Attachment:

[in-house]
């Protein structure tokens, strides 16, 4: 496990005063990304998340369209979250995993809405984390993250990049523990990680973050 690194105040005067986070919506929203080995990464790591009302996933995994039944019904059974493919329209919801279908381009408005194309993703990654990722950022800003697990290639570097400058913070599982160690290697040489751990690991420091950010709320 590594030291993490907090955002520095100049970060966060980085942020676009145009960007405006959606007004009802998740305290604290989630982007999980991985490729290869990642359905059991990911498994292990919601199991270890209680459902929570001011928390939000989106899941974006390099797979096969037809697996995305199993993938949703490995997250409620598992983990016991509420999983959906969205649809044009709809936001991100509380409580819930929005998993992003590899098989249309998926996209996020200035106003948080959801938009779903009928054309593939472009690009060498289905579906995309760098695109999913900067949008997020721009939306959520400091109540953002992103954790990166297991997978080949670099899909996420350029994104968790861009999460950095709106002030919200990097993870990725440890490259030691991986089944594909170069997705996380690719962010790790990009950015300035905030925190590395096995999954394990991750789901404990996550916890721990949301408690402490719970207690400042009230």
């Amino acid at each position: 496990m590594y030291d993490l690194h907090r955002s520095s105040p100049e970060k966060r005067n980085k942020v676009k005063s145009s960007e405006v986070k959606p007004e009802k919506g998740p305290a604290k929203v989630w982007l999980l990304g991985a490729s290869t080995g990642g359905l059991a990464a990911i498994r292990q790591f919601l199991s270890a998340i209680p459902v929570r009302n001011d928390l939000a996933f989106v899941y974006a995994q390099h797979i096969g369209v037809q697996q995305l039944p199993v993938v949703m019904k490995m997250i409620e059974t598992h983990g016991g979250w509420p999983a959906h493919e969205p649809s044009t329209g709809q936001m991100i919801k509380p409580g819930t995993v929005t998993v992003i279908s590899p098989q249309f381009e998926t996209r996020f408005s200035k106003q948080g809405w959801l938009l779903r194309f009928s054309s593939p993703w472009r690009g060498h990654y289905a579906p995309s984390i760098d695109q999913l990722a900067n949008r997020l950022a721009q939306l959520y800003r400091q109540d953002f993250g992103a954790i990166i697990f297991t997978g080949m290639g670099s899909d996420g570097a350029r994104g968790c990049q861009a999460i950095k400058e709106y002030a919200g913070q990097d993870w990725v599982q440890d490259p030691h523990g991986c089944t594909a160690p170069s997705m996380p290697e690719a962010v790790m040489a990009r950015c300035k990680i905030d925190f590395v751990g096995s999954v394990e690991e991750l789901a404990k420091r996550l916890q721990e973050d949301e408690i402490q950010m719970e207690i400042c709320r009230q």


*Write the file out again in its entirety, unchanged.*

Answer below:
[in-house]
């Protein structure tokens, strides 16, 4: 496990005063990304998340369209979250995993809405984390993250990049523990990680973050 690194105040005067986070919506929203080995990464790591009302996933995994039944019904059974493919329209919801279908381009408005194309993703990654990722950022800003697990290639570097400058913070599982160690290697040489751990690991420091950010709320 590594030291993490907090955002520095100049970060966060980085942020676009145009960007405006959606007004009802998740305290604290989630982007999980991985490729290869990642359905059991990911498994292990919601199991270890209680459902929570001011928390939000989106899941974006390099797979096969037809697996995305199993993938949703490995997250409620598992983990016991509420999983959906969205649809044009709809936001991100509380409580819930929005998993992003590899098989249309998926996209996020200035106003948080959801938009779903009928054309593939472009690009060498289905579906995309760098695109999913900067949008997020721009939306959520400091109540953002992103954790990166297991997978080949670099899909996420350029994104968790861009999460950095709106002030919200990097993870990725440890490259030691991986089944594909170069997705996380690719962010790790990009950015300035905030925190590395096995999954394990991750789901404990996550916890721990949301408690402490719970207690400042009230």
């Amino acid at each position: 496990m590594y030291d993490l690194h907090r955002s520095s105040p100049e970060k966060r005067n980085k942020v676009k005063s145009s960007e405006v986070k959606p007004e009802k919506g998740p305290a604290k929203v989630w982007l999980l990304g991985a490729s290869t080995g990642g359905l059991a990464a990911i498994r292990q790591f919601l199991s270890a998340i209680p459902v929570r009302n001011d928390l939000a996933f989106v899941y974006a995994q390099h797979i096969g369209v037809q697996q995305l039944p199993v993938v949703m019904k490995m997250i409620e059974t598992h983990g016991g979250w509420p999983a959906h493919e969205p649809s044009t329209g709809q936001m991100i919801k509380p409580g819930t995993v929005t998993v992003i279908s590899p098989q249309f381009e998926t996209r996020f408005s200035k106003q948080g809405w959801l938009l779903r194309f009928s054309s593939p993703w472009r690009g060498h990654y289905a579906p995309s984390i760098d695109q999913l990722a900067n949008r997020l950022a721009q939306l959520y800003r400091q109540d953002f993250g992103a954790i990166i697990f297991t997978g080949m290639g670099s899909d996420g570097a350029r994104g968790c990049q861009a999460i950095k400058e709106y002030a919200g913070q990097d993870w990725v599982q440890d490259p030691h523990g991986c089944t594909a160690p170069s997705m996380p290697e690719a962010v790790m040489a990009r950015c300035k990680i905030d925190f590395v751990g096995s999954v394990e690991e991750l789901a404990k420091r996550l916890q721990e973050d949301e408690i402490q950010m719970e207690i400042c709320r009230q």